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Friday, September 8, 2023

Understanding circadian rhythms

Researchers are using mathematical models to better understand the effects of disruptions like daylight savings time, working night shifts, jet lag or even late-night phone scrolling on the body’s circadian rhythms. 

Today, the University of Waterloo announced a 5G and beyond mobile network technology consortium to develop secure 5G mobile networks and improve Canada’s security and defence. The group is funded by the Department of National Defence (DND) through its Innovation for Defence Excellence and Security (IDEaS) program. A team of computer scientists at Waterloo is leading the $1.5 million multi-partner consortium.

Anita Layton

The Layton Lab is producing videos to communicate research impact to a broad, non-academic audience.

The Lab is directed by Anita Layton, Canada 150 Research Chair in Mathematical Biology and Medicine, professor of applied mathematics, computer science, pharmacy, and biology, and the Faculty of Mathematics’ associate dean for research and international.

Daniel Vogel and Jian Zhao

L to R: Daniel Vogel and Jian Zhao. 

Daniel Vogel, an associate professor and Cheriton Faculty Fellow in the School of Computer Science, and Jian Zhao, an assistant professor in the Cheriton School of Computer Science, were named among a select group of researchers in a recent funding announcement from Reality Labs Research.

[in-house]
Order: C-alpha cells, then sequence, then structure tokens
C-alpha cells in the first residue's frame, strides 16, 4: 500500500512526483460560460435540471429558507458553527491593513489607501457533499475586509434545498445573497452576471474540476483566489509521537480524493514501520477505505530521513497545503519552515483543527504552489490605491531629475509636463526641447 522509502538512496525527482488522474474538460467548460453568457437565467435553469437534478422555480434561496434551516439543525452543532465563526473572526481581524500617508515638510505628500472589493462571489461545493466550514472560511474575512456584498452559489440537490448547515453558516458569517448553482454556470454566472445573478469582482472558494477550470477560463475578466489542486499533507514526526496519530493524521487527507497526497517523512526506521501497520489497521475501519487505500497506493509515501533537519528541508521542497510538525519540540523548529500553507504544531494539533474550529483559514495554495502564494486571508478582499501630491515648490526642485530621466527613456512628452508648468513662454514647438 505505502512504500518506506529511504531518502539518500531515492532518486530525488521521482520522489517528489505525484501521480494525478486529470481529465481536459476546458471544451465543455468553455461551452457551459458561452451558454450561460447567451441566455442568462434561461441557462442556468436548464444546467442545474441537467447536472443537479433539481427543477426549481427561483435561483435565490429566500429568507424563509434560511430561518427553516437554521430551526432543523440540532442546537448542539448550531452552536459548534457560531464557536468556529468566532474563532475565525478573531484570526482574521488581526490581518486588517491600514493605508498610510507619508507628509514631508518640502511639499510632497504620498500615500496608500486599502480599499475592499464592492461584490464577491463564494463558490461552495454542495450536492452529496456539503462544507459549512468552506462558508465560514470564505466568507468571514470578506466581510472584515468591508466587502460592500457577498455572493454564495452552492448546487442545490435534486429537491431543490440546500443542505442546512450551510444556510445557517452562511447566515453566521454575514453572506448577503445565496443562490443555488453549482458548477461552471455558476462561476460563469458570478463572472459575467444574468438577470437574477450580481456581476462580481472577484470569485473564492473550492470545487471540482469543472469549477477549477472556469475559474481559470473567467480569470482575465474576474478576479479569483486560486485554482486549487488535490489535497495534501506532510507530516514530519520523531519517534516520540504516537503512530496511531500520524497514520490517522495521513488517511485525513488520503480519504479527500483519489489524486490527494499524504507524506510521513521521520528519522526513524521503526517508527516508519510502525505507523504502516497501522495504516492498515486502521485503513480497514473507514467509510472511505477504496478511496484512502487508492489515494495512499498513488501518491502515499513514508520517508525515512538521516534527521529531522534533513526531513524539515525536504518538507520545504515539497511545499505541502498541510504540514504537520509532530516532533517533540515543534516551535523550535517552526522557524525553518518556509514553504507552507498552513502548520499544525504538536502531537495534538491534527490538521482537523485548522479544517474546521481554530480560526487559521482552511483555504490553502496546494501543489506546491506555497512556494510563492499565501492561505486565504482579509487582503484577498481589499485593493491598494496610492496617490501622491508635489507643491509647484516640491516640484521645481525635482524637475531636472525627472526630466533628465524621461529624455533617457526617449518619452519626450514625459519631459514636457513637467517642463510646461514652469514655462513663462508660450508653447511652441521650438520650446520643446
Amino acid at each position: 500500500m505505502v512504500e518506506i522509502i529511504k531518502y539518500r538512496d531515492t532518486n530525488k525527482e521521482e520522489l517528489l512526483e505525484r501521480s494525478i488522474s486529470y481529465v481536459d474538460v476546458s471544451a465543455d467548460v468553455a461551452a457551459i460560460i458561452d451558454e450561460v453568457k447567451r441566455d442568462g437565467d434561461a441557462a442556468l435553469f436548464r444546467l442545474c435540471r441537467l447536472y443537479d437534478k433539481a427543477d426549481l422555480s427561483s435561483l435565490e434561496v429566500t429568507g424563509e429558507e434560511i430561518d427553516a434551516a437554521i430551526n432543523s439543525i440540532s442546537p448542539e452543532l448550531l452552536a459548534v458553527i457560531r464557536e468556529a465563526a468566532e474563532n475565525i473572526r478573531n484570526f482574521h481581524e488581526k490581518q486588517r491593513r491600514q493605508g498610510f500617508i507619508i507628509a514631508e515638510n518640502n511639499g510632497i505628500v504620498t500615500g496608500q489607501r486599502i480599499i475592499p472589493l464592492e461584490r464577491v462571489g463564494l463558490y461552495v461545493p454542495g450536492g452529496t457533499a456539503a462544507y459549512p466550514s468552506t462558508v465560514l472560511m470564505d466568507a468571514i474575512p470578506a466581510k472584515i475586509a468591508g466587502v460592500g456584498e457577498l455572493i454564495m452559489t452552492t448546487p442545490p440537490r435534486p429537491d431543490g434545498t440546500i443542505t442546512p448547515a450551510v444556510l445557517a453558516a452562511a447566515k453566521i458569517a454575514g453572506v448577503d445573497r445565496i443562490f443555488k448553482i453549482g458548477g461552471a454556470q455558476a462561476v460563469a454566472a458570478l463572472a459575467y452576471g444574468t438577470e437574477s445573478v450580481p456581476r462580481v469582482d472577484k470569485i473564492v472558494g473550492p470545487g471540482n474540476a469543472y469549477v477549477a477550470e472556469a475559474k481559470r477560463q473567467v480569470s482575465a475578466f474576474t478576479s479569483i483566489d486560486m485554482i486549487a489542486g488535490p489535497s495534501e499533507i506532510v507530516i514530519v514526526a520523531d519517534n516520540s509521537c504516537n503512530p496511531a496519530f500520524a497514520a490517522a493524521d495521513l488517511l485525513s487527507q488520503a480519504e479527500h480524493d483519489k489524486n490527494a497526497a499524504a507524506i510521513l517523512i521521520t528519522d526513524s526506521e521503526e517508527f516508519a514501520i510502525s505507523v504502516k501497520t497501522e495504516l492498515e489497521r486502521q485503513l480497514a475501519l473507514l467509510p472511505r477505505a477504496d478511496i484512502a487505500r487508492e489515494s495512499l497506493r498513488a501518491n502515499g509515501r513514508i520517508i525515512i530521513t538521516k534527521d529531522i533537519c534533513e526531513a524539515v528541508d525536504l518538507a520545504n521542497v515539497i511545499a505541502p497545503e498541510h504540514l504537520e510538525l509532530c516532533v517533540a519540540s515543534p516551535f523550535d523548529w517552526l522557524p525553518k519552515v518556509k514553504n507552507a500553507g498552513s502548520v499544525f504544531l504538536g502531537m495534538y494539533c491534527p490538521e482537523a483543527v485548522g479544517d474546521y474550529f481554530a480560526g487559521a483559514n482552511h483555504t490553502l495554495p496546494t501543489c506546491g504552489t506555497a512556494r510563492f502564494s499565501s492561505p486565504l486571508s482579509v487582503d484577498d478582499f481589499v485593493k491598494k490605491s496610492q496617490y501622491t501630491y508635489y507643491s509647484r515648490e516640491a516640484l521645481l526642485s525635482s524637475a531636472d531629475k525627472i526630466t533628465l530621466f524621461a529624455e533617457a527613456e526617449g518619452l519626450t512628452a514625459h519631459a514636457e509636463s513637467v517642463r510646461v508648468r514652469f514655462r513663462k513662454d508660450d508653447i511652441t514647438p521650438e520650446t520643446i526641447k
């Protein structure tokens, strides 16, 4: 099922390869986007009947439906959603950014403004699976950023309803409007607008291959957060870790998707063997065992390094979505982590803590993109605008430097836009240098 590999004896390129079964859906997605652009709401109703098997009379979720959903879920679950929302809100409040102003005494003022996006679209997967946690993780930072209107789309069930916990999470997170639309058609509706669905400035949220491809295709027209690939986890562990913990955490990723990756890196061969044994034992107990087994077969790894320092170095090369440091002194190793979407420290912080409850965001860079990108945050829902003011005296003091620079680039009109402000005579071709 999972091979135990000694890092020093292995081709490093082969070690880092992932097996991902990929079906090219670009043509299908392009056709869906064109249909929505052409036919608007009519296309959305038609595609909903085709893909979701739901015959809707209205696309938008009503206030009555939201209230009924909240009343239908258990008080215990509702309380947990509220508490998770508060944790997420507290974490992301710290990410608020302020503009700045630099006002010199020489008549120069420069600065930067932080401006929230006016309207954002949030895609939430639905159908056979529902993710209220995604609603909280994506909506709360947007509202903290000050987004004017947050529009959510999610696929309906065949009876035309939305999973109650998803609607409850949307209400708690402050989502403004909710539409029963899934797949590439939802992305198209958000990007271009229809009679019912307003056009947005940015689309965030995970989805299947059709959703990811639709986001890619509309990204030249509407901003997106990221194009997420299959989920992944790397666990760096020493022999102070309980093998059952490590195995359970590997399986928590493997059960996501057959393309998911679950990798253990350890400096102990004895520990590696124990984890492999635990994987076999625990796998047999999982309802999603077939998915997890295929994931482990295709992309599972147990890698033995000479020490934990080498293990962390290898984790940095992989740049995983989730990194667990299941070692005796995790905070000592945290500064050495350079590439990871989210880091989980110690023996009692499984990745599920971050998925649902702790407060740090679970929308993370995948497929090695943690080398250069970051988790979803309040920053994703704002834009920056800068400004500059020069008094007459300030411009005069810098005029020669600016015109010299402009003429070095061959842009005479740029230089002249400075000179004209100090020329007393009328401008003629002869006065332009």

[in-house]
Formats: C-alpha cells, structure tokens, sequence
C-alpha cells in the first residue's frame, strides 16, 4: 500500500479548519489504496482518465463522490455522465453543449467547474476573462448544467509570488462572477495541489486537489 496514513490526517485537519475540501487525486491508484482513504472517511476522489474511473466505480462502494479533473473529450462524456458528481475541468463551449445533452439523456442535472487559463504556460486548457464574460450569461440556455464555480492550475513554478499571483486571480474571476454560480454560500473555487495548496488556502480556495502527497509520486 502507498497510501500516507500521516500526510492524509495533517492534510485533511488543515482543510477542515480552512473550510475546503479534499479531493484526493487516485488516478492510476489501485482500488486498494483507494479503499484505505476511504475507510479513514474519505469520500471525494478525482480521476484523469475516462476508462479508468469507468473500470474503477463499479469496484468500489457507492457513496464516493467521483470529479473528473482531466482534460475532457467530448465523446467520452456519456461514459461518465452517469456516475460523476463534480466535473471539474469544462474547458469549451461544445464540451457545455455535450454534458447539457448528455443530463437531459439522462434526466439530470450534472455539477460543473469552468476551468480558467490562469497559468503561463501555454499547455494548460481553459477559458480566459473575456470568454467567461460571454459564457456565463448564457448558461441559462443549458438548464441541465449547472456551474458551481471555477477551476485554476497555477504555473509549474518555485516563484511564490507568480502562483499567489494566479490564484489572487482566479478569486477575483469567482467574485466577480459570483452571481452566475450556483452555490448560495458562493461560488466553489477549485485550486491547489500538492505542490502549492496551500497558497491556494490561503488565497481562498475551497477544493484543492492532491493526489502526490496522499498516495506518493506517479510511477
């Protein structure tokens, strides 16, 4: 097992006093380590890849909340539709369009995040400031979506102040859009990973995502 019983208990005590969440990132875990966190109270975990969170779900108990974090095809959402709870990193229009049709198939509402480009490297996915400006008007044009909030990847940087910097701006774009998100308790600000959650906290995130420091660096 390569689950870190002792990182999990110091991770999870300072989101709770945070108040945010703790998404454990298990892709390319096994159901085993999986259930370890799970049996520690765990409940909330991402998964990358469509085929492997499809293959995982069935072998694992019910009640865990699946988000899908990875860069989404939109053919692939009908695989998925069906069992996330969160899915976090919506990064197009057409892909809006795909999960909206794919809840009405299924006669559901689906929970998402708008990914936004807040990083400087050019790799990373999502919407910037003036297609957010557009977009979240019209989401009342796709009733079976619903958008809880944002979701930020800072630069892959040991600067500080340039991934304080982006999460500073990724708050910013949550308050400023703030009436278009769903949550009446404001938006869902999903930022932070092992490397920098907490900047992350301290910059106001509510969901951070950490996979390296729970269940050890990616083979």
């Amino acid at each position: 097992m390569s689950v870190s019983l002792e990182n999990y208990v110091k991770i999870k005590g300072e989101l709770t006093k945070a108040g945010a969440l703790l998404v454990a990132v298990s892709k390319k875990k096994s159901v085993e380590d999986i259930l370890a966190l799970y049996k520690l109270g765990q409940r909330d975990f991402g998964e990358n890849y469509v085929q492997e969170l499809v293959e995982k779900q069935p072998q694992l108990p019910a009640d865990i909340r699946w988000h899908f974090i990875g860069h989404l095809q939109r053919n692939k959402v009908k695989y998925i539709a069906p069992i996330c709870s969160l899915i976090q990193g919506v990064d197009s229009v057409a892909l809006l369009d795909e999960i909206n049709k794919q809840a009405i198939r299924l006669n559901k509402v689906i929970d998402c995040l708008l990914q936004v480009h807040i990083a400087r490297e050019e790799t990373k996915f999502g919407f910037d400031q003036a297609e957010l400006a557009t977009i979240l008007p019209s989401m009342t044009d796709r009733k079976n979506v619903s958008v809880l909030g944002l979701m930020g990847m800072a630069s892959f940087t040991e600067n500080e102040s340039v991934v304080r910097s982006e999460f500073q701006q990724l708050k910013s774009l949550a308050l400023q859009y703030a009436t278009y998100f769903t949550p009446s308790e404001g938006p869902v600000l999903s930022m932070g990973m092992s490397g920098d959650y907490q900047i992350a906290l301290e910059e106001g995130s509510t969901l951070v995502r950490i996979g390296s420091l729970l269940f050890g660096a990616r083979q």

Siv Sivaloganathan
Researchers in applied mathematics are part of a team developing technologies that use acoustic waves to target and destroy cancerous tumours.

While doctors have used low-intensity ultrasound as a medical imaging tool since the 1950s, experts at the University of Waterloo are using and extending models that help capture how high-intensity focused ultrasound (HIFU) can work on a cellular level.

Wednesday, July 28, 2021

What's in a developer's name?

Resa Nadri, Gema Rodriguez Perez, and Mei Nagappan

Research conducted by recent computer science master’s graduate Reza Nadri, recent postdoctoral researcher Gema Rodríguez-Pérez and their supervisor Cheriton School of Computer Science Professor Mei Nagappan found that the perceived race and ethnicity of a developer — based on just their user name — can affect how the developer’s contributions to open source software projects are evaluated.